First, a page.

Aggarwal, A., Shrivastava, A., Kumar, A., & Ali, A. (2020). Clinical and Epidemiological Features of SARS-CoV-2 Patients in SARI Ward of a Tertiary Care Centre in New Delhi. The Journal of the Association of Physicians of India, 68(7), 19-26.
Aggarwal A, et al. Clinical and Epidemiological Features of SARS-CoV-2 Patients in SARI Ward of a Tertiary Care Centre in New Delhi. J Assoc Physicians India. 2020;68(7):19-26. PubMed PMID: 32602676.
* Article titles in AMA citation format should be in sentence-case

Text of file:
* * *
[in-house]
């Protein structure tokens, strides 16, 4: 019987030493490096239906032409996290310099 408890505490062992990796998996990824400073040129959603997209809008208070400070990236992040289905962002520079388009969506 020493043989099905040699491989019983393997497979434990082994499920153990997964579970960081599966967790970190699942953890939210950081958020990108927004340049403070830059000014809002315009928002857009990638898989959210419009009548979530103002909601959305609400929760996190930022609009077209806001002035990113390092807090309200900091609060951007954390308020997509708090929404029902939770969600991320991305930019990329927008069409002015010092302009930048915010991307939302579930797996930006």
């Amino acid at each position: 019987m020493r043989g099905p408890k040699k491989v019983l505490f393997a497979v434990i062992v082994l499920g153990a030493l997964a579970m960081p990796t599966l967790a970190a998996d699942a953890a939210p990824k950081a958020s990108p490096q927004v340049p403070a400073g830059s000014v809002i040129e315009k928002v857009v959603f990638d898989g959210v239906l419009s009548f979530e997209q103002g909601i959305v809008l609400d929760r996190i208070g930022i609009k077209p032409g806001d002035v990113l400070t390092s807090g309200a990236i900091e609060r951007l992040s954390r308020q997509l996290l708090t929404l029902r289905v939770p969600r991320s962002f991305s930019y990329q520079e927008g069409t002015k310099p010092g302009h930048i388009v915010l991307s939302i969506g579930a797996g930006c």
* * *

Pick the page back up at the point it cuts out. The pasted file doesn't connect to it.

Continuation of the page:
TY - JOUR T1 - Clinical and Epidemiological Features of SARS-CoV-2 Patients in SARI Ward of a Tertiary Care Centre in New Delhi. AU - Aggarwal,Amit, AU - Shrivastava,Abhinav, AU - Kumar,Abhinav, AU - Ali,Adila, PY - 2020/7/1/entrez PY - 2020/7/1/pubmed PY - 2020/7/7/medline SP - 19 EP - 26 JF - The Journal of the Association of Physicians of India JO - J Assoc Physicians India VL - 68 IS - 7 N2 - Importance: Rapid spread of severe acute respiratory syndrome coronavirus-2 (SARS-CoV-2) in Wuhan, China, prompted heightened surveillance in India. Since the first laboratory confirmed case of SARS-CoV-2 was reported from Kerala on January 30, 2020 novel coronavirus infected pneumonia (NCIP) has been presenting to the hospital emergencies as severe acute respiratory illness (SARI). We aim to find out the rate of SARS-CoV-2 positivity in SARI cases and further clarify the epidemiological and clinical characteristics of NCIP in New Delhi, India. Aims and Objectives: To find out the rate of SARS-CoV-2 positivity in SARI cases presenting to the hospital emergency and describe the epidemiological and clinical characteristics of NCIP. Design, Setting and Participants: Retrospective, single-center case series of the 82 consecutive hospitalized patients with SARI and subsequent confirmed NCIP cases at Dr Ram Manohar Lohia Hospital, New Delhi between 10th April 2020 and 30th April 2020. Main Outcomes and Measures: Epidemiological, demographic, clinical, laboratory, radiological, and treatment data were collected and analyzed. The primary composite end-point was admission to an intensive care unit (ICU), the use of mechanical ventilation or death. Patients were categorized as severe pneumonia and non-severe pneumonia at time of admission and outcome data was compared. Results: Of the 82 SARI cases, 32(39%) patients were confirmed to be SARS-CoV-2 positive. The median age of NCIP cases was 54.5 years (IQR, 46.25 - 60) and 19(59.3%) of them were males. 24(75%) cases were categorized as severe pneumonia on admission. 22(68.8%) patients had 1 or more co-morbidities. Diabetes mellitus 16(50%), hypertension 11(34.4%) and chronic obstructive airway disease 5(15.6%) were the most common co-existing illnesses. Compared with the patients who did not meet the primary outcome, patients who met the primary outcome were more likely to be having at least 1 underlying comorbidity (p-0.03), diabetes (p-0.003) and hypertension (p-0.03). Common symptoms included dyspnea 29(90.6%) followed by cough 27(84.4%), fever 22(68%), bodyache and myalgias 14(43.75%). Median time from symptom onset to hospital admission was 3 days. The most common pattern on chest X-ray was bilateral patchy nodular or interstitial infiltration seen in 30(93.8%) patients. Leucopenia was present in 10(31.2%) of the patients, with majority of patients presenting with lymphocytopenia, 24(75%) [lymphocyte count (1106 cells/ dL), interquartile range {IQR}, (970-1487)]. Thrombocytopenia was seen in 14(43.8%) patients, pancytopenia in 10(31.2%) patients and anemia was seen in 14(43.8%) patients. Hypoalbuminemia was present in 22(68.8%) cases. Raised CK-MB was seen in 7(21.9%) patients. The primary composite end-point occurred in 12(37.5%) patients, including 9(28.13%) patients who required mechanical ventilation and subsequently expired. 3(9.3%) of these patients who recovered, were subsequently shifted to COVID-19 ward from the ICU. The patients who met the primary outcome were older in age (56.5 years vs 50 years), had significantly higher SOFA scores (6 vs 3.5), were in shock (41.7% vs 5%), in higher respiratory distress (66.7% vs 10%), had lower mean arterial oxygen saturation (85% vs 89.5%), had higher CK-MB values (66 vs 26)U/L [6(54.5%) vs 2(9.5%)], had hypoalbuminemia (100% vs 50%) and acute kidney injury 8(72.7%) vs 5(23.8%) on admission. Of the 50 non-COVID-19 SARI patients in our study cohort, 13 (26%) patients met the primary composite outcome. Of them 9 (18%) patients expired and remaining 4 patients have subsequently recovered. As on 17th May 2020, 23 patients were still hospitalized, recovering in COVID-19 ward. Conclusion and Relevance: In this single-center case series from New Delhi, out of 82 patients of SARI, 32 patients were confirmed NCIP, with a COVID-19 positivity of 39%. 75% of NCIP presented in severe pneumonia and 37.5% required ICU care. The case fatality rate was 28%. SN - 0004-5772 UR - https://www.unboundmedicine.com/medline/citation/32602676/Clinical_and_Epidemiological_Features_of_SARS_CoV_2_Patients_in_SARI_Ward_of_a_Tertiary_Care_Centre_in_New_Delhi_ L2 - http://www.diseaseinfosearch.org/result/6415 DB - PRIME DP - Unbound Medicine ER -